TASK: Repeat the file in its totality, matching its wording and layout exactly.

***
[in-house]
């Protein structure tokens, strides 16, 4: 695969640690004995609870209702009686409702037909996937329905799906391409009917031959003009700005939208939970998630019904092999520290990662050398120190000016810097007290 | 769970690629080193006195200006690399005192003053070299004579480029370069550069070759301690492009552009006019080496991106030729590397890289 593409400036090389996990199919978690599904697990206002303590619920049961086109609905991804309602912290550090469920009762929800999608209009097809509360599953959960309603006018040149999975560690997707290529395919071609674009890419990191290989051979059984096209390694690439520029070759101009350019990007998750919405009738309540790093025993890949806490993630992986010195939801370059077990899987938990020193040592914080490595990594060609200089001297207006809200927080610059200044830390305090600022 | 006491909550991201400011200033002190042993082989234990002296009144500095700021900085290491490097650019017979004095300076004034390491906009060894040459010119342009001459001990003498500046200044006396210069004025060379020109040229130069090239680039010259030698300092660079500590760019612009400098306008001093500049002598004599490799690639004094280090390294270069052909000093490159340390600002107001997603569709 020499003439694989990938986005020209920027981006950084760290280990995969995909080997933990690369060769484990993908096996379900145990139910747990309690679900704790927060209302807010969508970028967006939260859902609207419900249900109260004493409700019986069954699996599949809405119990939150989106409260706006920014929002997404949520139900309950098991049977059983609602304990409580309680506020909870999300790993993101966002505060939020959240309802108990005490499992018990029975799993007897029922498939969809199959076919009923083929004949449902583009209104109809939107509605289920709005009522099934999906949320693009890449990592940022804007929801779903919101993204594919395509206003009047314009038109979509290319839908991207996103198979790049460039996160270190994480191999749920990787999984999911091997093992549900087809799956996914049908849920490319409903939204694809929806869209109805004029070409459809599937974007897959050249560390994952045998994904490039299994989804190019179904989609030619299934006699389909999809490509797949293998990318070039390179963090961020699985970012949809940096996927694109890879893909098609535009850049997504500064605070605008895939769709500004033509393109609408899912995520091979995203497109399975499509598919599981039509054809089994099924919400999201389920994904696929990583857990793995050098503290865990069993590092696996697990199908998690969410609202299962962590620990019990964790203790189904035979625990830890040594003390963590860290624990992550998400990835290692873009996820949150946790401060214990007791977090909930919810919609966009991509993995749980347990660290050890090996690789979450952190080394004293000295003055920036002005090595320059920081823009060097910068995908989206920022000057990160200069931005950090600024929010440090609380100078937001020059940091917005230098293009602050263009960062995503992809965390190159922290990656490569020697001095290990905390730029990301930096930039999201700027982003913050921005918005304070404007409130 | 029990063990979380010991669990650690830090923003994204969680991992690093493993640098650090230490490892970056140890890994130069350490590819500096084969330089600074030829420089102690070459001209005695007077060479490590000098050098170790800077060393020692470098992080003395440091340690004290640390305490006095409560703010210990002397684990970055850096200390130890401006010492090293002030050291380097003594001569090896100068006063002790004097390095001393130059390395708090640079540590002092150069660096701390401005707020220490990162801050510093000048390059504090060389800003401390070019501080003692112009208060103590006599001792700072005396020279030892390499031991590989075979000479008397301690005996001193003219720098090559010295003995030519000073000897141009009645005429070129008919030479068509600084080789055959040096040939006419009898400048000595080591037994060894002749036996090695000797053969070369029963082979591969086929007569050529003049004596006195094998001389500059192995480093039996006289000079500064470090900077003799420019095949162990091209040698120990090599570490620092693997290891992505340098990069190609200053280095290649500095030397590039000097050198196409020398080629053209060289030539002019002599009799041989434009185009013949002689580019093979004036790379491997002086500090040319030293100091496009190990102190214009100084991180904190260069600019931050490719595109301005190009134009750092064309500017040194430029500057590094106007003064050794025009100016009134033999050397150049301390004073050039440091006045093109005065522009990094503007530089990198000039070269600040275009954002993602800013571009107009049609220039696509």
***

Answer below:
[in-house]
């Protein structure tokens, strides 16, 4: 695969640690004995609870209702009686409702037909996937329905799906391409009917031959003009700005939208939970998630019904092999520290990662050398120190000016810097007290 | 769970690629080193006195200006690399005192003053070299004579480029370069550069070759301690492009552009006019080496991106030729590397890289 593409400036090389996990199919978690599904697990206002303590619920049961086109609905991804309602912290550090469920009762929800999608209009097809509360599953959960309603006018040149999975560690997707290529395919071609674009890419990191290989051979059984096209390694690439520029070759101009350019990007998750919405009738309540790093025993890949806490993630992986010195939801370059077990899987938990020193040592914080490595990594060609200089001297207006809200927080610059200044830390305090600022 | 006491909550991201400011200033002190042993082989234990002296009144500095700021900085290491490097650019017979004095300076004034390491906009060894040459010119342009001459001990003498500046200044006396210069004025060379020109040229130069090239680039010259030698300092660079500590760019612009400098306008001093500049002598004599490799690639004094280090390294270069052909000093490159340390600002107001997603569709 020499003439694989990938986005020209920027981006950084760290280990995969995909080997933990690369060769484990993908096996379900145990139910747990309690679900704790927060209302807010969508970028967006939260859902609207419900249900109260004493409700019986069954699996599949809405119990939150989106409260706006920014929002997404949520139900309950098991049977059983609602304990409580309680506020909870999300790993993101966002505060939020959240309802108990005490499992018990029975799993007897029922498939969809199959076919009923083929004949449902583009209104109809939107509605289920709005009522099934999906949320693009890449990592940022804007929801779903919101993204594919395509206003009047314009038109979509290319839908991207996103198979790049460039996160270190994480191999749920990787999984999911091997093992549900087809799956996914049908849920490319409903939204694809929806869209109805004029070409459809599937974007897959050249560390994952045998994904490039299994989804190019179904989609030619299934006699389909999809490509797949293998990318070039390179963090961020699985970012949809940096996927694109890879893909098609535009850049997504500064605070605008895939769709500004033509393109609408899912995520091979995203497109399975499509598919599981039509054809089994099924919400999201389920994904696929990583857990793995050098503290865990069993590092696996697990199908998690969410609202299962962590620990019990964790203790189904035979625990830890040594003390963590860290624990992550998400990835290692873009996820949150946790401060214990007791977090909930919810919609966009991509993995749980347990660290050890090996690789979450952190080394004293000295003055920036002005090595320059920081823009060097910068995908989206920022000057990160200069931005950090600024929010440090609380100078937001020059940091917005230098293009602050263009960062995503992809965390190159922290990656490569020697001095290990905390730029990301930096930039999201700027982003913050921005918005304070404007409130 | 029990063990979380010991669990650690830090923003994204969680991992690093493993640098650090230490490892970056140890890994130069350490590819500096084969330089600074030829420089102690070459001209005695007077060479490590000098050098170790800077060393020692470098992080003395440091340690004290640390305490006095409560703010210990002397684990970055850096200390130890401006010492090293002030050291380097003594001569090896100068006063002790004097390095001393130059390395708090640079540590002092150069660096701390401005707020220490990162801050510093000048390059504090060389800003401390070019501080003692112009208060103590006599001792700072005396020279030892390499031991590989075979000479008397301690005996001193003219720098090559010295003995030519000073000897141009009645005429070129008919030479068509600084080789055959040096040939006419009898400048000595080591037994060894002749036996090695000797053969070369029963082979591969086929007569050529003049004596006195094998001389500059192995480093039996006289000079500064470090900077003799420019095949162990091209040698120990090599570490620092693997290891992505340098990069190609200053280095290649500095030397590039000097050198196409020398080629053209060289030539002019002599009799041989434009185009013949002689580019093979004036790379491997002086500090040319030293100091496009190990102190214009100084991180904190260069600019931050490719595109301005190009134009750092064309500017040194430029500057590094106007003064050794025009100016009134033999050397150049301390004073050039440091006045093109005065522009990094503007530089990198000039070269600040275009954002993602800013571009107009049609220039696509």